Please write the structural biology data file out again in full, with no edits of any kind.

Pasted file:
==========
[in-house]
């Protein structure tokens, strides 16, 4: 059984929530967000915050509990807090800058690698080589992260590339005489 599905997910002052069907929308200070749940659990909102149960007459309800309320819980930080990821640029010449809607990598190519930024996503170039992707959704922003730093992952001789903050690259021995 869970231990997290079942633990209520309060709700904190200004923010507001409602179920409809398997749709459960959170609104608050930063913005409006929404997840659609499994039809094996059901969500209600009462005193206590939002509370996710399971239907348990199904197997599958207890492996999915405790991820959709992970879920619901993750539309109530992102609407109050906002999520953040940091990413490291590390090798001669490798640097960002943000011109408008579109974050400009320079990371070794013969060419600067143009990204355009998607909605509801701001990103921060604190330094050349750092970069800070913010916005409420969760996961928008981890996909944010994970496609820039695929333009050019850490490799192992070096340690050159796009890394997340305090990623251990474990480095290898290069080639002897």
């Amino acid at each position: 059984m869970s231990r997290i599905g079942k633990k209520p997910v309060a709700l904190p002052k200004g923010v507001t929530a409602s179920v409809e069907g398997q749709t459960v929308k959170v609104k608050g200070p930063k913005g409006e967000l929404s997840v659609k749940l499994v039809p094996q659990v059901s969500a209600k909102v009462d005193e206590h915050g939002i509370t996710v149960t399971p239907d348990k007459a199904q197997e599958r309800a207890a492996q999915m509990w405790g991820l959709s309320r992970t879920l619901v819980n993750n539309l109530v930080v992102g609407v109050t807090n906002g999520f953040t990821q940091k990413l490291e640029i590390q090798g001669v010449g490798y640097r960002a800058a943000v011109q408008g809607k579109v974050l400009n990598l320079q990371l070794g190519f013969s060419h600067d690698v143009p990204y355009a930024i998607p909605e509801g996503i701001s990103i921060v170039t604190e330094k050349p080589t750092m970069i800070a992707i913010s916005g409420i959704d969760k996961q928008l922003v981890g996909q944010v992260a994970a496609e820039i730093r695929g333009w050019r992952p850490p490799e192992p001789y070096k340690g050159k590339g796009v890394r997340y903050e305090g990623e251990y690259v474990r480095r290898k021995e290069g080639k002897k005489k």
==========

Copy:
[in-house]
């Protein structure tokens, strides 16, 4: 059984929530967000915050509990807090800058690698080589992260590339005489 599905997910002052069907929308200070749940659990909102149960007459309800309320819980930080990821640029010449809607990598190519930024996503170039992707959704922003730093992952001789903050690259021995 869970231990997290079942633990209520309060709700904190200004923010507001409602179920409809398997749709459960959170609104608050930063913005409006929404997840659609499994039809094996059901969500209600009462005193206590939002509370996710399971239907348990199904197997599958207890492996999915405790991820959709992970879920619901993750539309109530992102609407109050906002999520953040940091990413490291590390090798001669490798640097960002943000011109408008579109974050400009320079990371070794013969060419600067143009990204355009998607909605509801701001990103921060604190330094050349750092970069800070913010916005409420969760996961928008981890996909944010994970496609820039695929333009050019850490490799192992070096340690050159796009890394997340305090990623251990474990480095290898290069080639002897």
């Amino acid at each position: 059984m869970s231990r997290i599905g079942k633990k209520p997910v309060a709700l904190p002052k200004g923010v507001t929530a409602s179920v409809e069907g398997q749709t459960v929308k959170v609104k608050g200070p930063k913005g409006e967000l929404s997840v659609k749940l499994v039809p094996q659990v059901s969500a209600k909102v009462d005193e206590h915050g939002i509370t996710v149960t399971p239907d348990k007459a199904q197997e599958r309800a207890a492996q999915m509990w405790g991820l959709s309320r992970t879920l619901v819980n993750n539309l109530v930080v992102g609407v109050t807090n906002g999520f953040t990821q940091k990413l490291e640029i590390q090798g001669v010449g490798y640097r960002a800058a943000v011109q408008g809607k579109v974050l400009n990598l320079q990371l070794g190519f013969s060419h600067d690698v143009p990204y355009a930024i998607p909605e509801g996503i701001s990103i921060v170039t604190e330094k050349p080589t750092m970069i800070a992707i913010s916005g409420i959704d969760k996961q928008l922003v981890g996909q944010v992260a994970a496609e820039i730093r695929g333009w050019r992952p850490p490799e192992p001789y070096k340690g050159k590339g796009v890394r997340y903050e305090g990623e251990y690259v474990r480095r290898k021995e290069g080639k002897k005489k």